That’s it. There’s a generic picture of a mobile phone, the names of senior management, and the size of the total investment, but nothing about what really matters: the debt, how it was financed, who owns it, the evolving debt to equity ratio, how they’ve been taking their money out, the company’s tax liabilities (or lack thereof), and so on. There is no information here of any relevance to a union involved in collective bargaining or anyone simply seeking to understand the impact of the buyout on the company, the sector or the country as a whole (unsurprisingly, TDC. is no longer a leader in wireless technology).
In 2004, Permira bought Spanish retailer DinoSol from Ahold for €895 million. To get their money out quickly, they launched a “sale and lease back” program in January 2005 which freed up cash for Permira but worsened the company’s balance sheet and piled more debt on to the books, took on additional debt in November 2006, and in February 2007 took out more money through a €488m dividend recapitalization. This is what is driving developments at DinoSol. What does the report tell us?
The company is focused on defending and strengthening its competitive position in its core Canary Islands market while improving the performance of the firm’s mainland operations, aiming to increase both footfall and revenue per customer.
The “march down the path towards greater transparency” continues through the portfolio, but provides not a clue as to why many of these companies are staggering under their accumulated leverage and their debt is trading at severely “distressed” levels, a possible prelude to insolvency (of course this can and will be blamed on “unfavorable circumstances” in whose creation they had no part…). It’s like reading an account of European history in the first half of the twentieth history which compresses two world wars and a devastating depression into a few lines celebrating a successful endeavor at “concentrating on core business”. One eagerly awaits the next report’s handling of the financial carnage at Pro-Sieben, Europe’s biggest television broadcaster from which Permira and KKR sucked out a €270 million dividend last summer at a time when the company was struggling with €4 billion in debt and plunging deeper into the red.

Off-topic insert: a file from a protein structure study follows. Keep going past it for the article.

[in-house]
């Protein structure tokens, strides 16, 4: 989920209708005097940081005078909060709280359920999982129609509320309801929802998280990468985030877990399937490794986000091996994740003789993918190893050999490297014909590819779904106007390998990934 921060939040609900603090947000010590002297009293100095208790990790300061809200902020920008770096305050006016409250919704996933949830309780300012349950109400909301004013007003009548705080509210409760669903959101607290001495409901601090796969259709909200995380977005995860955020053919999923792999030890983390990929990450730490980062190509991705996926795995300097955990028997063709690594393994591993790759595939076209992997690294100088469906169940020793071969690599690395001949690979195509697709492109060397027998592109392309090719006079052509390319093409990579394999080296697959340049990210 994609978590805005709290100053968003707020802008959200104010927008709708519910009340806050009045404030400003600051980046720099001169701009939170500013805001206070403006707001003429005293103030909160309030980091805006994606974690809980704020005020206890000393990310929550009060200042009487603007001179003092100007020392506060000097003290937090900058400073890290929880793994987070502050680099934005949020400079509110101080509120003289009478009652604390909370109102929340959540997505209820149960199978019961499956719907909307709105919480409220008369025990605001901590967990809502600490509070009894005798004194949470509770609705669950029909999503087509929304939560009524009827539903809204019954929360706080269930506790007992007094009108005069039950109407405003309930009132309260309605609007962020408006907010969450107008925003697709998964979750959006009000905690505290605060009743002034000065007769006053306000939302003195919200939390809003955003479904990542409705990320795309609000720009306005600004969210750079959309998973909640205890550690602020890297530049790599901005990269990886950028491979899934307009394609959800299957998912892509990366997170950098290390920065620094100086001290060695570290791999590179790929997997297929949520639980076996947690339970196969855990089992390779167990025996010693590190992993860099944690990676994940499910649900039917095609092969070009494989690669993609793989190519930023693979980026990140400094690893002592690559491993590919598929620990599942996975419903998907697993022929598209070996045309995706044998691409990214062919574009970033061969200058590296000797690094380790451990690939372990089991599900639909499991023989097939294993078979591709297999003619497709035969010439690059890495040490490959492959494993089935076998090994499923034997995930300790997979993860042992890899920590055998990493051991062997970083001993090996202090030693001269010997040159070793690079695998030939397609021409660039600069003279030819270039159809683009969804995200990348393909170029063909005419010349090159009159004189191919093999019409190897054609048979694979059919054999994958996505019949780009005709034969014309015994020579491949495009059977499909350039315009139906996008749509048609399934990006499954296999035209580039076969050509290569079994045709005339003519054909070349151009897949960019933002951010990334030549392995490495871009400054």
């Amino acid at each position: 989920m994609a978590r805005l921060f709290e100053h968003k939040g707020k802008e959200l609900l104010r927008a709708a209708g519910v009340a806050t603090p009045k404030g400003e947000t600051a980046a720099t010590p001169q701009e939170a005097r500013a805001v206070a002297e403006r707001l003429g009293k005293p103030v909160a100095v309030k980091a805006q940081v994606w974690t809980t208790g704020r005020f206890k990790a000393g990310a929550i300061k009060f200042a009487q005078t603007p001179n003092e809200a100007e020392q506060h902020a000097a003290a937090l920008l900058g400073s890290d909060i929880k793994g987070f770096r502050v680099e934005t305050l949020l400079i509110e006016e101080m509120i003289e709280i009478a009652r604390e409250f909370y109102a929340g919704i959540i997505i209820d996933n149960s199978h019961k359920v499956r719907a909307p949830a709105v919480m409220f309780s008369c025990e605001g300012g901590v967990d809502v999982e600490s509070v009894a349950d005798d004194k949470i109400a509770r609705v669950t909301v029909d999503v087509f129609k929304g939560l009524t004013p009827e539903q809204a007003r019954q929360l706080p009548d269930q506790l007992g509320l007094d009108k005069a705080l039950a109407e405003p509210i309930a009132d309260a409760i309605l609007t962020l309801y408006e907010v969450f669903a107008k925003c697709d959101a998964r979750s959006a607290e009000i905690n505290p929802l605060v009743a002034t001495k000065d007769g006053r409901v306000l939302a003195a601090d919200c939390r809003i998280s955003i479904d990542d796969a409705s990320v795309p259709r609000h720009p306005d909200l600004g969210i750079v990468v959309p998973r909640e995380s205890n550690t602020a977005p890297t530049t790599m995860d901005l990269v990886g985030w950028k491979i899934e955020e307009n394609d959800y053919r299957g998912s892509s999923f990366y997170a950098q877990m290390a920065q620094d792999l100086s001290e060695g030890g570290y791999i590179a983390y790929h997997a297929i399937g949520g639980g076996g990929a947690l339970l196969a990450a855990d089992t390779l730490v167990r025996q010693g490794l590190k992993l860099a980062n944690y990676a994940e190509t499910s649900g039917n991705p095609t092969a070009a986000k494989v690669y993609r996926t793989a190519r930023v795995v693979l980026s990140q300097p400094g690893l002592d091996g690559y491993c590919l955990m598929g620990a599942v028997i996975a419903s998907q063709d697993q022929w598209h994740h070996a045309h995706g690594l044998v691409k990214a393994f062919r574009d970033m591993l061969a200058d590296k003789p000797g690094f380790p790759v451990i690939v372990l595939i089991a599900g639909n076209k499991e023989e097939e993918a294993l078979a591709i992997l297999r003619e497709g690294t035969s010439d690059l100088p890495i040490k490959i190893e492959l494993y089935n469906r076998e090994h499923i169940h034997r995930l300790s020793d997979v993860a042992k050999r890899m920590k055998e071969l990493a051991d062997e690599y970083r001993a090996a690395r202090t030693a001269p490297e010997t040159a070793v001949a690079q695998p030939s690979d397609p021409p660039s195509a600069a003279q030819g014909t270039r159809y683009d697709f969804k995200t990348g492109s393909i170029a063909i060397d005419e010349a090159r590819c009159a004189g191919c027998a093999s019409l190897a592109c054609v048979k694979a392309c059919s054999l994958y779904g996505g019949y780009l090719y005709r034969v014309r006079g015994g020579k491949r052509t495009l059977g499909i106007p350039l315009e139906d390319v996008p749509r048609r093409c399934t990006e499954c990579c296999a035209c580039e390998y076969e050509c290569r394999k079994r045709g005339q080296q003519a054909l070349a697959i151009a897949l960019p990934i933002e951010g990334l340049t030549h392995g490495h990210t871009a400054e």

Is this the “new tone” which McCreevy, following Simon Walker, intends to impose on private equity as “the course of action” to assure it of a “bright future”?
“It is the meltdown in financial markets, not the “self-regulation” of the ludicrous Walker “code of conduct”, which has put a temporary halt to pillage through leverage”, says Oswald. “What Walker and McCreevy are proposing on disclosure doesn’t even come close to meeting existing requirements to which the funds should be held to account – and disclosure is only a small, if significant, part of the total regulatory program which is urgently needed.”
Unions have not sufficiently emphasized the fact that strict disclosure requirements are well defined in relation to collective bargaining in existing legal instruments, including Conventions of the ILO (which have the force of international treaty law), the OECD Guidelines on Multinational Enterprises, and the ILO Tripartite Declaration on Multinational Enterprises. All of these stress the necessity of workers’ access to full and complete information on the economic situation of the enterprise/company in order for “meaningful” negotiations to take place. .Since unions negotiating with a private equity portfolio company are essentially negotiating with a highly leveraged financial construction, this can only mean full disclosure of the details of the debt financing in addition to the kinds of information that unions have traditionally sought concerning revenue, investment, productivity etc. As Michael Gordon of Fidelity International wrote in a March 31, 2008 Financial Times editorial, “Private equity as we have come to know it is all about debt – lock, stock and sinking barrel.”